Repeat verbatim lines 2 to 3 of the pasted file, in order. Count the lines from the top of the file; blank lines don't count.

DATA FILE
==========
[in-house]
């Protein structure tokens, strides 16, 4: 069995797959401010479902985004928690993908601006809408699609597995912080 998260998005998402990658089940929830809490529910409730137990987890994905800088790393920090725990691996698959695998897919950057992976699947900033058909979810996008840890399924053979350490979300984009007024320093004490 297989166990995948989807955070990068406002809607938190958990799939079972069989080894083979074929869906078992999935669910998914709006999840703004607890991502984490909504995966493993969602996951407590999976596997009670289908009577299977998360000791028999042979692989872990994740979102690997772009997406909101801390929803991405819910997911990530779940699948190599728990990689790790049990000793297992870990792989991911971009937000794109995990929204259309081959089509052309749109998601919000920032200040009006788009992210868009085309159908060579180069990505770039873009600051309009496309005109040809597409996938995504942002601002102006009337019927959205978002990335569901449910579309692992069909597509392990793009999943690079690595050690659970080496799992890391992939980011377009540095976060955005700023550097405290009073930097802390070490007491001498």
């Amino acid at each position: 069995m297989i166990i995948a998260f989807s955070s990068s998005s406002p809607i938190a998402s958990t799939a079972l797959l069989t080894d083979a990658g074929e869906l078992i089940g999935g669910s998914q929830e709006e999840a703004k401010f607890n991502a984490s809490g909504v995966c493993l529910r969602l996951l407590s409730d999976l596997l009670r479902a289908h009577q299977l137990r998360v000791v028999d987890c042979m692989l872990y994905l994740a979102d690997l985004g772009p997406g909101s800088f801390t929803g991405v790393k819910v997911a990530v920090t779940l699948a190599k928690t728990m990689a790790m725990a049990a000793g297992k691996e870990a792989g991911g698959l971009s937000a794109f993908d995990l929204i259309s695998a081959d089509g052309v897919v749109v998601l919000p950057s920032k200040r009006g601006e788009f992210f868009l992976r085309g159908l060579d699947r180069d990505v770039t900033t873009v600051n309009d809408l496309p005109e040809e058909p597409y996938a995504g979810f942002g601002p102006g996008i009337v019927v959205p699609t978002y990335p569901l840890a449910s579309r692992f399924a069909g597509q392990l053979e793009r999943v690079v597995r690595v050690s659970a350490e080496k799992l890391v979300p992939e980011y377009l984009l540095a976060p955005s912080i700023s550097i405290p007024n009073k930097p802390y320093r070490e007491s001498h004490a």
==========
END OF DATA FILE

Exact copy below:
């Protein structure tokens, strides 16, 4: 069995797959401010479902985004928690993908601006809408699609597995912080 998260998005998402990658089940929830809490529910409730137990987890994905800088790393920090725990691996698959695998897919950057992976699947900033058909979810996008840890399924053979350490979300984009007024320093004490 297989166990995948989807955070990068406002809607938190958990799939079972069989080894083979074929869906078992999935669910998914709006999840703004607890991502984490909504995966493993969602996951407590999976596997009670289908009577299977998360000791028999042979692989872990994740979102690997772009997406909101801390929803991405819910997911990530779940699948190599728990990689790790049990000793297992870990792989991911971009937000794109995990929204259309081959089509052309749109998601919000920032200040009006788009992210868009085309159908060579180069990505770039873009600051309009496309005109040809597409996938995504942002601002102006009337019927959205978002990335569901449910579309692992069909597509392990793009999943690079690595050690659970080496799992890391992939980011377009540095976060955005700023550097405290009073930097802390070490007491001498």
């Amino acid at each position: 069995m297989i166990i995948a998260f989807s955070s990068s998005s406002p809607i938190a998402s958990t799939a079972l797959l069989t080894d083979a990658g074929e869906l078992i089940g999935g669910s998914q929830e709006e999840a703004k401010f607890n991502a984490s809490g909504v995966c493993l529910r969602l996951l407590s409730d999976l596997l009670r479902a289908h009577q299977l137990r998360v000791v028999d987890c042979m692989l872990y994905l994740a979102d690997l985004g772009p997406g909101s800088f801390t929803g991405v790393k819910v997911a990530v920090t779940l699948a190599k928690t728990m990689a790790m725990a049990a000793g297992k691996e870990a792989g991911g698959l971009s937000a794109f993908d995990l929204i259309s695998a081959d089509g052309v897919v749109v998601l919000p950057s920032k200040r009006g601006e788009f992210f868009l992976r085309g159908l060579d699947r180069d990505v770039t900033t873009v600051n309009d809408l496309p005109e040809e058909p597409y996938a995504g979810f942002g601002p102006g996008i009337v019927v959205p699609t978002y990335p569901l840890a449910s579309r692992f399924a069909g597509q392990l053979e793009r999943v690079v597995r690595v050690s659970a350490e080496k799992l890391v979300p992939e980011y377009l984009l540095a976060p955005s912080i700023s550097i405290p007024n009073k930097p802390y320093r070490e007491s001498h004490a």